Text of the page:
Meanwhile the necessity for increasing the output of existing overhaul bases is already upon us. Much can be done at San Diego and elsewhere in expansion of output. With the short tours of duty of the enlisted workmen and the tremendous labor turnover, far less can be done than if trained men could be retained to make use of their training.
The use of civilian labor to replace the enlisted personnel has been suggested. Unless the total enlisted force of the Navy is substantially increased, this will be an ultimate necessity. The objection that the enlisted personnel would lose valuable training is easily met by the fact that their training in a modern overhaul base is necessarily so specialized that it is of little value elsewhere—even of little value in any other job on the same base. There are, however, other better-founded objections, such as that desirable shore billets for enlisted personnel would be eliminated, and that legislation, with increased cost to the naval budget, would be necessary. It appears that the increased cost can hardly be avoided. More and older airplanes can scarcely be overhauled at a reduction in total cost.
In the meantime, two partial solutions have been suggested that would considerably ease the situation. One of them is to extend to three years the shore duty of the enlisted personnel at the overhaul bases, and to four years or more the shore duty of the key personnel—shop supervisors and highly specialized chief petty officers whose duties require an unusual amount of experience. The other is to make use of the sixteen-year men by reenlisting them for duty on their station, either making them extra numbers so as not to unduly retard promotions, or recalling them to active duty in the Fleet Reserve. These measures would make it possible to develop methods that would expand the output of work now obtained, instead of dissipating time and energy in going over old ground with new and untrained personnel. The rate of output will naturally increase with total experience, but its rate of increase would be considerably accelerated by making fuller use of what experience exists. These suggestions also have the merit of being the least expensive palliatives that can be applied, viewed from the very practical standpoint of dollars and cents.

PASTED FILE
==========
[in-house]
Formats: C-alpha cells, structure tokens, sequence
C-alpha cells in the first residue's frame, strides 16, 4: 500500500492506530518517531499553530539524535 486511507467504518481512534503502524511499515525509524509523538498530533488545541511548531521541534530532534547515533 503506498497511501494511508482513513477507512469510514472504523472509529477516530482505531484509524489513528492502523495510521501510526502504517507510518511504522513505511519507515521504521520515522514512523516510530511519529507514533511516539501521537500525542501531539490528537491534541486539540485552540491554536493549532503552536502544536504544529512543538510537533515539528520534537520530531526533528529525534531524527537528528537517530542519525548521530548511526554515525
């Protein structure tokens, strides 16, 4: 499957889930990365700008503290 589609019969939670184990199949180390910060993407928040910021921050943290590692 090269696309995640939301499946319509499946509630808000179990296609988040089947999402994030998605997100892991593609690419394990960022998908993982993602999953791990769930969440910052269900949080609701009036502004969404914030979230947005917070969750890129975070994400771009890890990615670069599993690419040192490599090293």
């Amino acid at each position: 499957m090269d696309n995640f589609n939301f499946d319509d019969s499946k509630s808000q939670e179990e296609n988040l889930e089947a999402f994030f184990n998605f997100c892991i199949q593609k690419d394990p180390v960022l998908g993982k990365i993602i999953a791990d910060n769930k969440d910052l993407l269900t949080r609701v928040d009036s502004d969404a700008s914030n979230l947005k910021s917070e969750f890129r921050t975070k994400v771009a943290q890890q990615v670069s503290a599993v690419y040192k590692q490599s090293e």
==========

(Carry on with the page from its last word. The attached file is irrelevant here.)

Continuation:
The airplane overhaul bases take great pride in the part that they have had in establishing the enviable record for safety enjoyed by aviation in the Navy, and in the economical manner in which they have done their work. Under no circumstances can their standards of workmanship be lowered. Their work, which is done under difficulties, is increasing, and can be expected to increase in the future. Either more money or more men with which to do that work must eventually be forthcoming. In the meanwhile, minor changes in policy will go far to enable them to keep up, and to retain the well- merited confidence that the aviators in the fleet have in the condition of their overhauled engines and airplanes.